Serendeputy - your personal news assistant.

Welcome to Serendeputy!

Serendeputy is your personal news assistant.

Your deputy:
- learns what you like and don't like,
- lovingly compiles a list of news and blogs for you.

You can help your deputy learn by searching, clicking links and pressing the little smiley faces.
How it works.

What to do:
  1. Click links to teach your deputy
  2. Click smileys and frownies
  3. Find favorite topics and sources
  4. See how much better your deputy is getting at finding you good stuff.
  5. Sign in for free to save your profile, or please tell me why you won't.
Many years ago, I was having one last coffee in the Paradise Inn on Mount Rainier before heading up to ski the mountain when I connected with a friend who was involved with product design at Marmot. She was touring the West on a borrowed motorcycle,...
From: National Geographic | By: Steve Casimiro | Sunday, March 1, 2015
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For more than a quarter of a century I’ve traveled Ireland's western coast, up from the filigreed fringe of west Cork, along the lakes of Killarney, to the world-class golf links of Ballybunion and Lahinch, to Yeats country in Sligo, meeting people...
From: National Geographic | By: Andrew McCarthy | Monday, March 2, 2015
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National Geographic Traveler columnist Heather Greenwood Davis is the magazine’s family travel advocate, guru, and soothsayer. Here’s her latest advice.
From: National Geographic | By: Heather Greenwood Davis | Monday, March 2, 2015
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Some enterprising Americans burn kernels to keep warm in winter, but there's a reason the green heating concept hasn't taken off.
From: National Geographic | By: Christina Nunez | Wednesday, March 4, 2015
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In observance of the World Wildlife Day's mission of highlighting wildlife crimes, here are some of the animals that fall prey to people's thirst for trophies and exotic cures.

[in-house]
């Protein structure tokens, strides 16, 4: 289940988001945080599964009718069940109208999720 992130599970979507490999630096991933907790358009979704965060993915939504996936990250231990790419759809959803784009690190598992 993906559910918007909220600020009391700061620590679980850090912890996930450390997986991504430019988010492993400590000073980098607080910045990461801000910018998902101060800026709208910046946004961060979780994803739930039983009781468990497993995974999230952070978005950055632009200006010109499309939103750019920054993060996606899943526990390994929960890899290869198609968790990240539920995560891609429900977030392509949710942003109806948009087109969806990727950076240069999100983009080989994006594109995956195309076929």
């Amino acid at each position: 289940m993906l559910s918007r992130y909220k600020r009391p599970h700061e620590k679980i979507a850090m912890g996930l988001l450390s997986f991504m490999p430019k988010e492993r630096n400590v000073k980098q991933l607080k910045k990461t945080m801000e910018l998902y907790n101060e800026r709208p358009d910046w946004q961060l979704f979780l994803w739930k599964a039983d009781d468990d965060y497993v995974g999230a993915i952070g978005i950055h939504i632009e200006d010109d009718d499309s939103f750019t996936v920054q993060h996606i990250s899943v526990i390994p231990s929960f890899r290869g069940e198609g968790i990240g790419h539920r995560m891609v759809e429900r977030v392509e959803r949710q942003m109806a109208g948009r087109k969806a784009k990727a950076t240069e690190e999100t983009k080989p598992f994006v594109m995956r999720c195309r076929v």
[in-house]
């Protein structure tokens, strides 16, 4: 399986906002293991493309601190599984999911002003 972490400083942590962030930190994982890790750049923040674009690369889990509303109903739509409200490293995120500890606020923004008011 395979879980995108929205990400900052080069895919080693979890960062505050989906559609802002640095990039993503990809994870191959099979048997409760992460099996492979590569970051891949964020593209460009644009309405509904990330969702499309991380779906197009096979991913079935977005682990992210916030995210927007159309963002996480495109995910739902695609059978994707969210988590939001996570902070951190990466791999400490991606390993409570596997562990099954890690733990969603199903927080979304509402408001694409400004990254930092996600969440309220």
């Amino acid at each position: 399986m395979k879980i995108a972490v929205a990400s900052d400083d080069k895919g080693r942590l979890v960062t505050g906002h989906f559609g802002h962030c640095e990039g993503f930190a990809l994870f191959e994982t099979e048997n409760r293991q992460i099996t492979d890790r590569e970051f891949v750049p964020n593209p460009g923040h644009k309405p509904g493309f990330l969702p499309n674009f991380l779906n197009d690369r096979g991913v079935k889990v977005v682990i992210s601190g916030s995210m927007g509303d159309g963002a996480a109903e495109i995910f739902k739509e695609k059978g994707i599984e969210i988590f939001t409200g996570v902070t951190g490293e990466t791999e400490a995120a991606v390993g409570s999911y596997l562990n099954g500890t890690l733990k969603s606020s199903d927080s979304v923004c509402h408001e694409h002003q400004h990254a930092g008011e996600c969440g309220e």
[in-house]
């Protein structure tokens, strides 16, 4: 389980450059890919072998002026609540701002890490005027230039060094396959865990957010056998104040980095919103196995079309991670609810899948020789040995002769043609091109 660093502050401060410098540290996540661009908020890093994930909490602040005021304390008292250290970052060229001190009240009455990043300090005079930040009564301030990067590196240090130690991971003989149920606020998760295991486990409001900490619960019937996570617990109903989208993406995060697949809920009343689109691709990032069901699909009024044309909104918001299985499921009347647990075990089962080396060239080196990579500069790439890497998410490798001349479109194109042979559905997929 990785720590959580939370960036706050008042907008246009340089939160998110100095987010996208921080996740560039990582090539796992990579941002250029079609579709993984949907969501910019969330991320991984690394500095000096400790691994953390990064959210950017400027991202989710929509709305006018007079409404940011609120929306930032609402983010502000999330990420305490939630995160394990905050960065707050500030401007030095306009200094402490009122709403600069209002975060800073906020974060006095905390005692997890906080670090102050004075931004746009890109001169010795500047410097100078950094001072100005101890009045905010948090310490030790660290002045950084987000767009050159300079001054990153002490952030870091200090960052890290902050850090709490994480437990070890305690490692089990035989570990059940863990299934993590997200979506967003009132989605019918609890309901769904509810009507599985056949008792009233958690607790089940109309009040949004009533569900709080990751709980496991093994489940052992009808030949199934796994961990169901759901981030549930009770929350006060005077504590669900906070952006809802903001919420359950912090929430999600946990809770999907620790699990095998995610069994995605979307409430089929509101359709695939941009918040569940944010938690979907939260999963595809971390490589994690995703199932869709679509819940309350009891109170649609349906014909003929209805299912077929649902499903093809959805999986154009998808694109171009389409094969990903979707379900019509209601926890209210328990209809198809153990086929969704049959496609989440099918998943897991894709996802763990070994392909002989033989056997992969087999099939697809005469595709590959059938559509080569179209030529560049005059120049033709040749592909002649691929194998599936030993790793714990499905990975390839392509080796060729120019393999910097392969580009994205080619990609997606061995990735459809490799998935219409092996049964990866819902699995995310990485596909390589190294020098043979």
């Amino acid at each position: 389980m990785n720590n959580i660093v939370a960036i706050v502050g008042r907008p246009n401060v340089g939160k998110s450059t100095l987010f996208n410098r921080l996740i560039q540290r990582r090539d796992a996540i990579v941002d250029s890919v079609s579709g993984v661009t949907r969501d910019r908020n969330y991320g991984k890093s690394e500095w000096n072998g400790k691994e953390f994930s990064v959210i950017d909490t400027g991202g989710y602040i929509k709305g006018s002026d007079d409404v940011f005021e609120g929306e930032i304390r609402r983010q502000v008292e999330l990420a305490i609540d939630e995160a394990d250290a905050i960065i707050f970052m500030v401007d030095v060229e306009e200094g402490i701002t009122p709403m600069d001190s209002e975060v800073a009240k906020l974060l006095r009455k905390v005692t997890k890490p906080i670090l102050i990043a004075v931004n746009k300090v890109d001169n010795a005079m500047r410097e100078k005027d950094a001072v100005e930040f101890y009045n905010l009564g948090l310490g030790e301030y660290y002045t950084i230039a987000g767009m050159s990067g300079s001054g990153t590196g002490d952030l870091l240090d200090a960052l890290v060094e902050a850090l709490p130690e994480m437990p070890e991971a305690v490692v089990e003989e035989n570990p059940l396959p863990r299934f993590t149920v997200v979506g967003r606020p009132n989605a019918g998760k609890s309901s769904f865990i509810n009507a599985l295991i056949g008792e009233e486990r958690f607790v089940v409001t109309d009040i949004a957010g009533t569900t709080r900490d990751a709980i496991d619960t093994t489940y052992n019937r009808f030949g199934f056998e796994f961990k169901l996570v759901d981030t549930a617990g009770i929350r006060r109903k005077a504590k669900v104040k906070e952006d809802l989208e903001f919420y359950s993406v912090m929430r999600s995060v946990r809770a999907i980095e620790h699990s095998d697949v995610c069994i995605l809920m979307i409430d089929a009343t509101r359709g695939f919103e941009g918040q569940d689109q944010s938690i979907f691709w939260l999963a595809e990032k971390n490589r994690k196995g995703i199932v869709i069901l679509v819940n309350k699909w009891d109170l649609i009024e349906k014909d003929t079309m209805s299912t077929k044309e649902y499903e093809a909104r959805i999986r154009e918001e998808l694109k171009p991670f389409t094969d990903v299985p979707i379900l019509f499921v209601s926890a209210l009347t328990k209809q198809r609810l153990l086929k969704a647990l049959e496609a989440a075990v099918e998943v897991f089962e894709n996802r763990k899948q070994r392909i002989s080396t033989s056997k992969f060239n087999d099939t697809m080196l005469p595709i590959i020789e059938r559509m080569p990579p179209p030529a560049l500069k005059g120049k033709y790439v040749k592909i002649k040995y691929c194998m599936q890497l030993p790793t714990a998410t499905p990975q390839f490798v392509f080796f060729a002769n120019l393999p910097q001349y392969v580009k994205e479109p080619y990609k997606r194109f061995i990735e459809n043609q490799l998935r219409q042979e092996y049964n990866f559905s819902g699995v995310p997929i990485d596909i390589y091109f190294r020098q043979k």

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In the 11th and 12th centuries, Muslim scientists were way ahead of contemporaries in Christian Europe.
From: National Geographic | By: Simon Worrall | Tuesday, March 3, 2015
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Pakistani health workers-many of them women—continue to face Taliban bullets and bombs in their quest to inoculate children.
From: National Geographic | By: Tim McGirk | Tuesday, March 3, 2015
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This little guy symbolizes protection of nature and resilience in the harshest of conditions, says naturalist.
From: National Geographic | By: Katarzyna Nowak | Tuesday, March 3, 2015
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In 1911, skiers first completed the Haute Route: a six-day, 46-mile traverse through the skyscraping peaks between Chamonix, France, and Zermatt, Switzerland. Since then, the Haute Route has become a rite of passage for adventurous skiers.
From: National Geographic | By: Intelligent Travel | Tuesday, March 3, 2015
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Looking for some travel inspiration? Our travel writing guru Don George sounds off on the latest and greatest #TripLit titles that will transport you from Montana to Tibet.
From: National Geographic | By: Don George | Tuesday, March 3, 2015
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